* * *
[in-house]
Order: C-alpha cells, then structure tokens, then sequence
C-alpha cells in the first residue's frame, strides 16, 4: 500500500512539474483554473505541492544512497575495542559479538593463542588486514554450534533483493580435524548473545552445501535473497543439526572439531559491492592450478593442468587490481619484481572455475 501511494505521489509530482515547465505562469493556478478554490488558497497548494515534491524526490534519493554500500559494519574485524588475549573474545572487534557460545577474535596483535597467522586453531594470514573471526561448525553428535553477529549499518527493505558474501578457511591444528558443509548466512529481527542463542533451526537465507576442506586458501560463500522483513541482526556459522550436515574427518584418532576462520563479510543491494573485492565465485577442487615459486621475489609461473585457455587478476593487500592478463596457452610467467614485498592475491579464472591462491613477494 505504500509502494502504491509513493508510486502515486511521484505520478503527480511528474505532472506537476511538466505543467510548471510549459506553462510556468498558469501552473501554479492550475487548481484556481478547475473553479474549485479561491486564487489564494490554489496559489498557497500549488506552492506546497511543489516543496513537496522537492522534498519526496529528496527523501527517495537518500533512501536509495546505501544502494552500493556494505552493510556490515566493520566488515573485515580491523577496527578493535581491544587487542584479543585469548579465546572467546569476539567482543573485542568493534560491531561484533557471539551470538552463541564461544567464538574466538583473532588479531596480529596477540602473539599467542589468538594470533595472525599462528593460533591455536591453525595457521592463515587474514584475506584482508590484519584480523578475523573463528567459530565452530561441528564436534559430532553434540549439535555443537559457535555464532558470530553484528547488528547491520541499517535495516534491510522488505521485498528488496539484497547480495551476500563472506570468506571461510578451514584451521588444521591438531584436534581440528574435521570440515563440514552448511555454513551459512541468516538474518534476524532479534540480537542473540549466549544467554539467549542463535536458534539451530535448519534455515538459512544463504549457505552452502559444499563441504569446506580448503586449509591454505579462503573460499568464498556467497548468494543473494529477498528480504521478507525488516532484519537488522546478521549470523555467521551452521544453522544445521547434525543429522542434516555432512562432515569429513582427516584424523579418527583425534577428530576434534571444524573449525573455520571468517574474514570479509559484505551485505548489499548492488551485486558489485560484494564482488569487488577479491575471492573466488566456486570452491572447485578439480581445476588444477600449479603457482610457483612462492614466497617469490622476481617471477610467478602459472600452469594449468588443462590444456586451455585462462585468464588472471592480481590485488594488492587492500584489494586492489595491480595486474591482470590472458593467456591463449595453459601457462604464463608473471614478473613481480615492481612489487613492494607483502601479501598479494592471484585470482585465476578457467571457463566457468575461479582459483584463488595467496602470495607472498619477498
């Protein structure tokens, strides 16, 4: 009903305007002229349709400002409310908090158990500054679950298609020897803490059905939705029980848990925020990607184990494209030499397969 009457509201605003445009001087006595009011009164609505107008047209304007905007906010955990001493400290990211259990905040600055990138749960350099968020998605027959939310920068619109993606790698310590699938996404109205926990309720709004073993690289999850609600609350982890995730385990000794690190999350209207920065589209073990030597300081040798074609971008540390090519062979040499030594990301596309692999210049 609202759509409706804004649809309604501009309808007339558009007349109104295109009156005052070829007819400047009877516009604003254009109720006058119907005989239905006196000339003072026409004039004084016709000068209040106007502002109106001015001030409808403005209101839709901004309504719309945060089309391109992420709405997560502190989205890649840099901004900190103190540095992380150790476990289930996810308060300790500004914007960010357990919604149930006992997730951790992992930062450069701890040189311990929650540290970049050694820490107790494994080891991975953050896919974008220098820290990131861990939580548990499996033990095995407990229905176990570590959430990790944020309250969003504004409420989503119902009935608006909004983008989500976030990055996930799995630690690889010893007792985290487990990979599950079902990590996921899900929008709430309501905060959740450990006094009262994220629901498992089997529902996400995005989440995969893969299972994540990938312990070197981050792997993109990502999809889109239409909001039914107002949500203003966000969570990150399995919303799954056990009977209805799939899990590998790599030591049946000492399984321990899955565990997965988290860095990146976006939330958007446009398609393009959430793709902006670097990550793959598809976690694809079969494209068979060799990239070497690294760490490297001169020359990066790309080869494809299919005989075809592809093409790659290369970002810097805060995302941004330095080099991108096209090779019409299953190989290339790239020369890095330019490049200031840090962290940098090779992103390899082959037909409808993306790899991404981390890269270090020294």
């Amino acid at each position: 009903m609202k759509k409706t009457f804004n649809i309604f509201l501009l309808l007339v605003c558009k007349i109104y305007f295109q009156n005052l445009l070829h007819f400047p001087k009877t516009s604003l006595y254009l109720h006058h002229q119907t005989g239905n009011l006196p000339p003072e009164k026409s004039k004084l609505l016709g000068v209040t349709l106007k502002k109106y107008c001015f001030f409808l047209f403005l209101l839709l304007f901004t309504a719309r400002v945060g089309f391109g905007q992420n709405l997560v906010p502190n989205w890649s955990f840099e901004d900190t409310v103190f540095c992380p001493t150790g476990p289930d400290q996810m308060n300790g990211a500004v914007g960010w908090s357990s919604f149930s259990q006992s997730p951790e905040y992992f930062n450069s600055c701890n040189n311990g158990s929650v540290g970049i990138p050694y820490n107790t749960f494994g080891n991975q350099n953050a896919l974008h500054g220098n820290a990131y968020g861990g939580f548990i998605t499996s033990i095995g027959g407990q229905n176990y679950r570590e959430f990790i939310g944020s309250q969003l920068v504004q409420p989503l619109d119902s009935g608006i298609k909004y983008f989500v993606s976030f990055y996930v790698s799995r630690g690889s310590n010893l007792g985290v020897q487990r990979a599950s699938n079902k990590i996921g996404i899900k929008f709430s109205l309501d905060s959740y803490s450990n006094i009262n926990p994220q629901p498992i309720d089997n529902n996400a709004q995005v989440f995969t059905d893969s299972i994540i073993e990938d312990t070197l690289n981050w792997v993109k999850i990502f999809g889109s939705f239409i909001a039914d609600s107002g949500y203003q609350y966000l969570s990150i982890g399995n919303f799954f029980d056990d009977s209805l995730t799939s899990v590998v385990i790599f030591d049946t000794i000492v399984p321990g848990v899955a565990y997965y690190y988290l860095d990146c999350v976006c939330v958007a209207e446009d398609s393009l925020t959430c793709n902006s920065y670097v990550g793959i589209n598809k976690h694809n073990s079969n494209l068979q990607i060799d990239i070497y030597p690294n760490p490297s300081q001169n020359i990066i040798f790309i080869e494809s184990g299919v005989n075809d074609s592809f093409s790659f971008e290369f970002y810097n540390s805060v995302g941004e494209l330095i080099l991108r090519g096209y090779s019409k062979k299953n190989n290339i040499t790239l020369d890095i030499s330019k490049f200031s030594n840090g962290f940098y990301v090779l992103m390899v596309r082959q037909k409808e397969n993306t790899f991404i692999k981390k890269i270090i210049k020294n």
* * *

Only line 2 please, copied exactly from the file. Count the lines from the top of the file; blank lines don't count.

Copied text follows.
Order: C-alpha cells, then structure tokens, then sequence